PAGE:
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Australian Current Affairs

Australian Aboriginal school kids treated like rubbish

Moree East pupils Zachary Baker-Barlow, left, and Tyrese Fernando with staffer Paula Duncan

Moree East pupils Zachary Baker-Barlow, left, and Tyrese Fernando with staffer Paula Duncan

Walgett Community High and Moree East Public are the schools that bureaucracies forgot, in physically deplorable condition and battling the pathogen of low expectations from all quarters.

By NSW Education Minister Adrian Piccoli’s own admission, the schools have been failed from the top by hulking institutions run from Sydney that swept them out of sight, confining them to standards that would be deemed unacceptable in any Australian city.

“I think it is fair to say we have treated Aboriginal people like rubbish,” Mr Piccoli told state parliament last week.

He took that extraordinarily frank statement further this week in an interview with The Australian, describing the “disgusting” condition of several NSW schools with large numbers of indigenous students in remote towns such as Walgett, Moree, Wilcannia and Brewarrina.

“They’re a long way away, out of sight and out of mind, and as such I think historically we have applied a different standard to them,” Mr Piccoli said.

“We are happy to let standards slip when Aboriginal communities and people are involved, where we wouldn’t otherwise let those standards slip.”

That neglect filters through to students such as Luveina Murphy and Deborah Dodd at Walgett High, who find the lack of attention palpable.

Neither knows what they want to do when they leave school, except that both intend to finish Year 12, despite the statistics.

“But I know that that is really hard to do,” said Luveina, who is in Year 9.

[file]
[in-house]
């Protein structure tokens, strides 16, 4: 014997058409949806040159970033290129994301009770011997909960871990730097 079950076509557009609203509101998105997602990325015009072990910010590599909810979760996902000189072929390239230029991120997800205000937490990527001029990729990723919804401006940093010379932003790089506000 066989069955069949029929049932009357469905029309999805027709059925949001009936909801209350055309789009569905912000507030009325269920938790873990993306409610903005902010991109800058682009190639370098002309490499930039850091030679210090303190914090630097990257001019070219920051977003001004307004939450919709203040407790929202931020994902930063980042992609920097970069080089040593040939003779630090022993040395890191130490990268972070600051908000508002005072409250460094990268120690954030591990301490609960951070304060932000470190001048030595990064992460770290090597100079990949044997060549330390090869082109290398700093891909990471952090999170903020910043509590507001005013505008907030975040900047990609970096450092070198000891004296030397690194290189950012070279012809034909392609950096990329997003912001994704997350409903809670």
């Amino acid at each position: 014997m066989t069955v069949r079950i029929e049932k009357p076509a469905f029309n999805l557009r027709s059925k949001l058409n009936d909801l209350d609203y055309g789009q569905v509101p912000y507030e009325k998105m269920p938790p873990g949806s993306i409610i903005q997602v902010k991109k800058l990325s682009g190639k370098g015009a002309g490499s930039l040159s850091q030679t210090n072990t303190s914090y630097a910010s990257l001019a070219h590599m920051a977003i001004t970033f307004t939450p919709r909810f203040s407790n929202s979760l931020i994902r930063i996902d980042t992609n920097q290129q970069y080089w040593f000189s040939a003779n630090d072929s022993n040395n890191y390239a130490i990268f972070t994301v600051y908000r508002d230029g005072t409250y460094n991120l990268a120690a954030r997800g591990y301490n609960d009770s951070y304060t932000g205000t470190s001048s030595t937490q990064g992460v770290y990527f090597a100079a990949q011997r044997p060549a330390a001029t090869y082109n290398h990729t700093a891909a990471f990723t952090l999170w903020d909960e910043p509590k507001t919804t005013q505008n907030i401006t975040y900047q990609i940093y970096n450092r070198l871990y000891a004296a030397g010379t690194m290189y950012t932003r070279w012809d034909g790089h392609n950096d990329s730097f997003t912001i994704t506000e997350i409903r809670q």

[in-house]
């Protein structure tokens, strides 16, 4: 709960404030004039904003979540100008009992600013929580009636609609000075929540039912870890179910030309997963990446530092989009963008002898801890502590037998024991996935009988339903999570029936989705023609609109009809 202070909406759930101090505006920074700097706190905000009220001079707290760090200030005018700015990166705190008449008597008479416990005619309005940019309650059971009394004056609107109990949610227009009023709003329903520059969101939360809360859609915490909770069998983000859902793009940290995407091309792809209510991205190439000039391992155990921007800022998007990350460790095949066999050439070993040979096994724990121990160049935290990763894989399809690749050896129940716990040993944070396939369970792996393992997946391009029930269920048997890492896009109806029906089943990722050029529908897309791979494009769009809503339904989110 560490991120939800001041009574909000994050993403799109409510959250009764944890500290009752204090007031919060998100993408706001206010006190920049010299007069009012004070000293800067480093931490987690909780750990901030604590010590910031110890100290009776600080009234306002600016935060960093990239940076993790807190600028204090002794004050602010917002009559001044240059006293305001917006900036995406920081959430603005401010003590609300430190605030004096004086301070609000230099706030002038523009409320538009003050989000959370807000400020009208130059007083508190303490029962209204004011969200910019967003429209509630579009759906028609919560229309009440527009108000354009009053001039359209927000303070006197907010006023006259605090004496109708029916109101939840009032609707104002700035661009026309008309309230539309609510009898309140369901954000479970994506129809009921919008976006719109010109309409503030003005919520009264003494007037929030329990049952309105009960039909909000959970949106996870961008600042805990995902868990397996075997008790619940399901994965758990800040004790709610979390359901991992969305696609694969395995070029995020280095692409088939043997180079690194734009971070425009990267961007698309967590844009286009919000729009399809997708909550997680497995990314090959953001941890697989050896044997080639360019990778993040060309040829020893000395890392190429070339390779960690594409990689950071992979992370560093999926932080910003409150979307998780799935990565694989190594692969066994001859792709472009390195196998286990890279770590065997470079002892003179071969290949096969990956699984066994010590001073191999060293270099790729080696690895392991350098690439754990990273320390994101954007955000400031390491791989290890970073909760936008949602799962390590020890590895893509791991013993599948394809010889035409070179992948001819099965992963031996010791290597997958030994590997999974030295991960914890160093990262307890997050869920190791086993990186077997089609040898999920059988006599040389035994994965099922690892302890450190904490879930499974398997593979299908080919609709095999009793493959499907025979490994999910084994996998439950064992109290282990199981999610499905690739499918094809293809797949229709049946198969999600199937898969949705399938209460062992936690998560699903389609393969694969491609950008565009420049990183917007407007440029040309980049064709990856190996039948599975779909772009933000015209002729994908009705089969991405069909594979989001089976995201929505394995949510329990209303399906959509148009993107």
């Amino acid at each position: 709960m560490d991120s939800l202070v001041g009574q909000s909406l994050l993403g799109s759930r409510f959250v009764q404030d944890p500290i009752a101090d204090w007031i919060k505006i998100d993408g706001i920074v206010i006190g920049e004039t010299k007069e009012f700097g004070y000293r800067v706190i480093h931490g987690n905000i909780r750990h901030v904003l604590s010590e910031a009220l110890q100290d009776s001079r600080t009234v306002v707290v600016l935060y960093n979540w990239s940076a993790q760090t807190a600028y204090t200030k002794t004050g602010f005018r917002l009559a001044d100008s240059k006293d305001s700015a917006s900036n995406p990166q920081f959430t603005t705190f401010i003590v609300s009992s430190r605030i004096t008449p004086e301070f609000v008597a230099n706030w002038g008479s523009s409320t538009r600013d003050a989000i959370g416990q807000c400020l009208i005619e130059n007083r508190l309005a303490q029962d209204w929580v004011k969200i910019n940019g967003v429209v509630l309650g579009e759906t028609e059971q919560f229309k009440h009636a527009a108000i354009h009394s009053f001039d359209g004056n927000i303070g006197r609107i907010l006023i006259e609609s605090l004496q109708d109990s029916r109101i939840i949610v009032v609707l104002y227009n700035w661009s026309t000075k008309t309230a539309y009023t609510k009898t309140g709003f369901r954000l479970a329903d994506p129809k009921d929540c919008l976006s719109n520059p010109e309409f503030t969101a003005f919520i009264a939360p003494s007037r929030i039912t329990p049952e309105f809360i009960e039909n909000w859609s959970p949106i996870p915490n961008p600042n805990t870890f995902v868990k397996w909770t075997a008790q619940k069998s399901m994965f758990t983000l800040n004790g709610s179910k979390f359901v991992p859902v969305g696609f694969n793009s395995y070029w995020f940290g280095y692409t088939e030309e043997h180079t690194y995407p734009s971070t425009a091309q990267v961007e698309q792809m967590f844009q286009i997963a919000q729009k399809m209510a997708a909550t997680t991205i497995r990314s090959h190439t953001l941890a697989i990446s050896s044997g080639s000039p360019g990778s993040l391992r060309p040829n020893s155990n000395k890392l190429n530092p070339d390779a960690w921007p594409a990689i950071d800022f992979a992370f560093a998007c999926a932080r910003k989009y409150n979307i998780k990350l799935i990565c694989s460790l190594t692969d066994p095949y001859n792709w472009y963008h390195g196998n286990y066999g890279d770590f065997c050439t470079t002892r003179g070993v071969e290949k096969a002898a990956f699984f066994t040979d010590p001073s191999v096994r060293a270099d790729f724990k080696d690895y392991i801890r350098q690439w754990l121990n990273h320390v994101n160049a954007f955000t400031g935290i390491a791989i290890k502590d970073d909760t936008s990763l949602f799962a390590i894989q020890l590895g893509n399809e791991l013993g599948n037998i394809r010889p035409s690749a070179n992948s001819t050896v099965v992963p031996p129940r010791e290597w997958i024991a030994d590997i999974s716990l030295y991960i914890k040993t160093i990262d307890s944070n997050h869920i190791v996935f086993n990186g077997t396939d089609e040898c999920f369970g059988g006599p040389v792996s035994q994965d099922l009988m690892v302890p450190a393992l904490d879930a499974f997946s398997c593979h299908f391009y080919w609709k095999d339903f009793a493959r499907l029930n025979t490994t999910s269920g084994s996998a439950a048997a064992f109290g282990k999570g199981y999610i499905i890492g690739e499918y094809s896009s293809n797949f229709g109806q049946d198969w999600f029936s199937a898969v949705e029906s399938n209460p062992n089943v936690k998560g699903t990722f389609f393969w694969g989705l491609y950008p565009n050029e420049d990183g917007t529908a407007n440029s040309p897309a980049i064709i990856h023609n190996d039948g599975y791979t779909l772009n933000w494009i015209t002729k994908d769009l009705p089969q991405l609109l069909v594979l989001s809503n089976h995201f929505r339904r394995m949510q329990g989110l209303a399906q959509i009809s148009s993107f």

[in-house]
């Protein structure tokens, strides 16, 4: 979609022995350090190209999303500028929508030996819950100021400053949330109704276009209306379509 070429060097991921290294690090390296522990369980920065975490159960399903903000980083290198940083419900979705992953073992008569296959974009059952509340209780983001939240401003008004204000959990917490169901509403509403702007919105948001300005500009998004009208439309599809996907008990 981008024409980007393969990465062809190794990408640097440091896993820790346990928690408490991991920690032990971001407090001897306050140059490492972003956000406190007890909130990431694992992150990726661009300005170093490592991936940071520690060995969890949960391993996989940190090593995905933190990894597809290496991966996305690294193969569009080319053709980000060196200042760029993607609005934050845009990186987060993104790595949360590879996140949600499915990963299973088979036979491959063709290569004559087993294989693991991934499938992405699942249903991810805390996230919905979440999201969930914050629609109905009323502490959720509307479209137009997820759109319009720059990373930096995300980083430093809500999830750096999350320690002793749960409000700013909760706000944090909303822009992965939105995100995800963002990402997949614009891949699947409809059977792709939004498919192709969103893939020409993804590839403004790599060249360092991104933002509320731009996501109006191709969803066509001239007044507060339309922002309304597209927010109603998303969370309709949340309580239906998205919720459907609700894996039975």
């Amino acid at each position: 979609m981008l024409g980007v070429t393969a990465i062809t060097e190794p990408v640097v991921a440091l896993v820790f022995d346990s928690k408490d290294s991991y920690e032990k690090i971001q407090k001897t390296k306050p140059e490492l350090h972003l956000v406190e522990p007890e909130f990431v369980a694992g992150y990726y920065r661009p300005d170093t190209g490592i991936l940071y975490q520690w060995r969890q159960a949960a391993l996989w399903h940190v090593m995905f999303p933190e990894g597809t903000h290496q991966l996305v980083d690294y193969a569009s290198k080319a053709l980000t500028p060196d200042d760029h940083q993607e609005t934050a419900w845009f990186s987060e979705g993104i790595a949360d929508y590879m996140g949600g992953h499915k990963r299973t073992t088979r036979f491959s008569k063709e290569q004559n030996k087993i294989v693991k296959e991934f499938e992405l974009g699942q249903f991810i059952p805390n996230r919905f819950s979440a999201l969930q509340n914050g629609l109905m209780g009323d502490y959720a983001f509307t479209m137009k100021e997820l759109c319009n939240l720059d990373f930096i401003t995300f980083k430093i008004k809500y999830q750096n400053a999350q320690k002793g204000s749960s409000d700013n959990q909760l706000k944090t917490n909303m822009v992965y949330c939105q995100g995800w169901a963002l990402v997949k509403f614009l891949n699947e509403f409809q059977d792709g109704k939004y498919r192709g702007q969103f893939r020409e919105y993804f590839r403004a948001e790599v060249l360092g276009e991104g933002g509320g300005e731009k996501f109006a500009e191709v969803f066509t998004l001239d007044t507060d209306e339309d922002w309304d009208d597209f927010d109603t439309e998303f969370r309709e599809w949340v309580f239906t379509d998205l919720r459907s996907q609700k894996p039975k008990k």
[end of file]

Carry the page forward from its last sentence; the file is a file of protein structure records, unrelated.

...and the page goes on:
“Some of my friends just stopped going to school. They don’t care and nobody outside of Walgett cares about the school. Like, maybe they know something we don’t.”

If there were ever any doubt decisions from within the system were disproportionately affecting Aboriginal students, the community of Moree in the NSW northwest sets the record straight.

It is a town divided: by a river and by resources.

At Moree Public School in the town’s west, one-third of students are indigenous and its manicured hedges and up-to-date infrastructure are a world away from Moree East Public, just a kilometre down the road and with an almost entirely indigenous student body.

There, students Tyrese Fernando, 8, and Zachary Baker-Barlow, 7, are too young and brimming with optimism to fully understand that their school has been pulled into a downward slide behind the apparently favoured Moree Public.

Paula Duncan, who helps care for her grandson Tyrese, said there was no doubt inequity was writ large in the school.

“There are some real tough little kids who come from some tough families at this place,” she said.

“It’s a good school trying to do good things but it can only push so far if there’s no help coming.”

Both Walgett, a town of 2300, and the larger centre of Moree are communities buffeted by broader cultural forces such as alcohol, drugs, crime and domestic violence, which rock families before children even make it to the schools. The kids have been failed by a cascading series of decisions and circumstances, sometimes by parents who were themselves left out in the cold.

Moree Aboriginal woman Lucinda, who did not want to use her last name, lives in the boarded-up section of town where homes are routinely set on fire, drugs are bought and sold and kids as young as eight run into trouble with police.